Highlights of every European Association for Palliative Care (EAPC) Congress are the EAPC Researcher Awards. Awarded jointly by the EAPC and the EAPC Research Network (RN), these awards recognise and support the work of scientists and clinicians in the field of palliative care who make an outstanding contribution to research and clinical practice. 

Yesterday (8 October 2020), Dr Eva Katharina Schildmann was awarded the 2020 EAPC Early Researcher Award. We talk to her about her work as a palliative care physician and leader of a research group at the Department of Palliative Medicine of LMU Klinikum, Munich, Germany, and the research that has led to her award.


Dr Eva Katharina Schildmann.

Who, or what, inspired you to follow a career in palliative care? 

Eva Katharina SchildmannAn important inspiration was the close personal contact with seriously ill patients during my time at medical school – starting with my first nursing work experience on a surgical ward in Munich. In addition, training in communication skills and medical ethics and law during my year of studies at Barts and The London School of Medicine and Dentistry in Londonstimulated my interest in topics closely related to palliative care. Later on, during my medical training, I enjoyed working in haematology/oncology very much, but again realised that it was in caring for incurably ill patients and their families where I really saw myself. I regard it as a great privilege to have the time and resources to provide good care, together with all other members of our multiprofessional team, and to share important moments with patients and their families.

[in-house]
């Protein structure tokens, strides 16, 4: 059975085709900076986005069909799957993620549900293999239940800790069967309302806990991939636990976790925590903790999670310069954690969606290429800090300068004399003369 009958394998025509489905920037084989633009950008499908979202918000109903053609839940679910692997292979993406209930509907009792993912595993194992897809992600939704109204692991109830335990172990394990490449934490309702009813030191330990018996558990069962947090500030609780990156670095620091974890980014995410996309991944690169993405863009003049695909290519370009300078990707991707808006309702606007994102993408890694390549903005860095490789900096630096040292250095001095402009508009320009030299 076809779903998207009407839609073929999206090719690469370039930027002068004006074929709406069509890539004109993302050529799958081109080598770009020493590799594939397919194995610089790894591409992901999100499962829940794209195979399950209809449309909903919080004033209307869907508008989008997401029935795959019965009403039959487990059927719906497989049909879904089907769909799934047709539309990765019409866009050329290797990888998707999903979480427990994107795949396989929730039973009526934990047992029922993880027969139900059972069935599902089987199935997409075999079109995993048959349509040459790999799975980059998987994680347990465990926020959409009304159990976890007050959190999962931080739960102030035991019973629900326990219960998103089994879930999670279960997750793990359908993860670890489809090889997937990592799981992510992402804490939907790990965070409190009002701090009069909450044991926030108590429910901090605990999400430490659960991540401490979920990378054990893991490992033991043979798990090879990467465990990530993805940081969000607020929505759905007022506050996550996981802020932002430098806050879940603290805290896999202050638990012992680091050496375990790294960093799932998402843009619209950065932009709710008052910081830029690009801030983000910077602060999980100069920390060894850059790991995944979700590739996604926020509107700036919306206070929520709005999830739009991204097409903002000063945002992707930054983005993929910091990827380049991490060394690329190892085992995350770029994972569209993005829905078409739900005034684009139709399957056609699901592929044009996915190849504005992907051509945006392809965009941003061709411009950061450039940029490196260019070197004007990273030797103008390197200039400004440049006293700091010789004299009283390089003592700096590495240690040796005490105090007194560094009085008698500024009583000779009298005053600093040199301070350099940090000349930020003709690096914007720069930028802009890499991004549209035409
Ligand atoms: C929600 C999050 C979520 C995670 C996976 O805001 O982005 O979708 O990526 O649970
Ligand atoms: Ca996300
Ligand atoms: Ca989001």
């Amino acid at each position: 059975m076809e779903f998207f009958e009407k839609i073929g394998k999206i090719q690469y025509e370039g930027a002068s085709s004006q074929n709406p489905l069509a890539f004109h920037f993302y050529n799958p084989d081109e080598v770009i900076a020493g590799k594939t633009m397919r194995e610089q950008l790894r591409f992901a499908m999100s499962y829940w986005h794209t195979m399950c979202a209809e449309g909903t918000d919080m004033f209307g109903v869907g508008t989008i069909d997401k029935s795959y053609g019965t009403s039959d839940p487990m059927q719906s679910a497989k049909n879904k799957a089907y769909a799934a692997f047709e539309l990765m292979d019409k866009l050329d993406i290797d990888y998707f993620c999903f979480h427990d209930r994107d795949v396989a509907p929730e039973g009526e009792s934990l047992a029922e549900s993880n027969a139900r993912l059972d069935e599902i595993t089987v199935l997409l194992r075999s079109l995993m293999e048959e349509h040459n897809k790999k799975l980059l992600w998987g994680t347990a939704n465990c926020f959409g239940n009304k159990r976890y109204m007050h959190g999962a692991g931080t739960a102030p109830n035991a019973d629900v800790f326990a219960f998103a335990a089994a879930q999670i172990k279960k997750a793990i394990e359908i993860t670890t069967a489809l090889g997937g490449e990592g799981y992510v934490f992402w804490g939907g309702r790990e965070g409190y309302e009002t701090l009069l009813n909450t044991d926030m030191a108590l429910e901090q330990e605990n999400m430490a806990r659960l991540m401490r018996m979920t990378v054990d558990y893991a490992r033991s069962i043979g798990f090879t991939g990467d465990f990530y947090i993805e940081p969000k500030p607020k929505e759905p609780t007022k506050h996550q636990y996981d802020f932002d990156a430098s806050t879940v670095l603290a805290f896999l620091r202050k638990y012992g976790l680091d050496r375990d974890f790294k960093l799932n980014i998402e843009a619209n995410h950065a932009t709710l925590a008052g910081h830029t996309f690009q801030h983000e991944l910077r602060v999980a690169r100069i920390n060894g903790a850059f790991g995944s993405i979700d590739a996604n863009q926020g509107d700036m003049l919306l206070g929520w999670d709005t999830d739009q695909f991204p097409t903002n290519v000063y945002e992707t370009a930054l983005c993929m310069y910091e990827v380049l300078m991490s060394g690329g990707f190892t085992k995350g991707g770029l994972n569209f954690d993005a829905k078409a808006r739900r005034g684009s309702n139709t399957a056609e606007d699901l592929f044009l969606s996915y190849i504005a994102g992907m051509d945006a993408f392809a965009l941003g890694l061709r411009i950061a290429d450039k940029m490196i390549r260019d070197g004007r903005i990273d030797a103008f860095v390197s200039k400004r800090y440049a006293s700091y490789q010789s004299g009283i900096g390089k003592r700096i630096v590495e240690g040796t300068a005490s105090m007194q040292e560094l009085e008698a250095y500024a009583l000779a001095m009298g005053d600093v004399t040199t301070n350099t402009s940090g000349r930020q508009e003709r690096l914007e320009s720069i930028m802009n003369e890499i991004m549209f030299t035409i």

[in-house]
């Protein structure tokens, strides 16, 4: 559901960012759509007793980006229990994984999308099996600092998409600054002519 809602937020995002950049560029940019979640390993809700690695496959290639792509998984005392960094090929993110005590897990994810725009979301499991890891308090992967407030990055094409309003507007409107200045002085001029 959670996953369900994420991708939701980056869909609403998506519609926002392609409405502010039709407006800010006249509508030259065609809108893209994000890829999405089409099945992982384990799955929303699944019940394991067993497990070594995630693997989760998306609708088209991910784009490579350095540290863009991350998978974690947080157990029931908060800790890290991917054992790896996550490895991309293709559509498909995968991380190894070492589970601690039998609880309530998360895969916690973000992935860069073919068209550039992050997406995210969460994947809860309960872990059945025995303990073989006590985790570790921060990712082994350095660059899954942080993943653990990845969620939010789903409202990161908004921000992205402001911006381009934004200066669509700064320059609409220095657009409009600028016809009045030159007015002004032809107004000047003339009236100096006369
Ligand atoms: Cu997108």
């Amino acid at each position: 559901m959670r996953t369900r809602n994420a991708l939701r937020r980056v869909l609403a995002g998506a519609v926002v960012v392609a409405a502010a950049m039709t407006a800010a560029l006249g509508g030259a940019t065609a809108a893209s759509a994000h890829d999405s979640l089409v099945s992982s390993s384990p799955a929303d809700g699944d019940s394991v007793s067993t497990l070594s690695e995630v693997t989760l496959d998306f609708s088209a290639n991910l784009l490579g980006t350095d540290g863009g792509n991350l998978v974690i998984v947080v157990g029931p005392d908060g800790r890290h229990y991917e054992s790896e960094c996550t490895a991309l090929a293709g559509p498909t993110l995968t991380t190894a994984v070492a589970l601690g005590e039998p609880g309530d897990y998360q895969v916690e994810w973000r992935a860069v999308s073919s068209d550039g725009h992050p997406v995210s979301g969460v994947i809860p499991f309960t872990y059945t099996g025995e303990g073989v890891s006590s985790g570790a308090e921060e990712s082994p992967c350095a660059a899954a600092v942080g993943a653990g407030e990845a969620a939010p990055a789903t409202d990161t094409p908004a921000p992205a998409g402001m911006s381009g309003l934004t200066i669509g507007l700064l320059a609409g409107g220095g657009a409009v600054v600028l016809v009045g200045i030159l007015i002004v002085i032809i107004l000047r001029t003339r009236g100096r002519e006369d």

Can you tell us briefly about the research that has led to your winning this award and some of the main findings, as well as your current projects?

EKS: My research interests and activities to date have focussed on outcome measurement, complexity and costs in palliative care and on sedation in palliative care. Regarding outcome measurement, together with Claudia Bausewein and in co-operation with colleagues from the Cicely Saunders Institute, London, as well as several colleagues in Germany, I conducted a project on validation of the Integrated Palliative Care Outcome Scale (IPOS) in Germany, a patient-reported outcome measure to assess patients´ palliative care needs. As to the second topic – complexity and costs in palliative care – we explored respective experiences and views of experts, analysed the cost-covering of the German Diagnosis-related-Groups system and developed a costing methodology for German inpatient palliative care – as a basis for a larger project to develop a casemix classification for palliative care.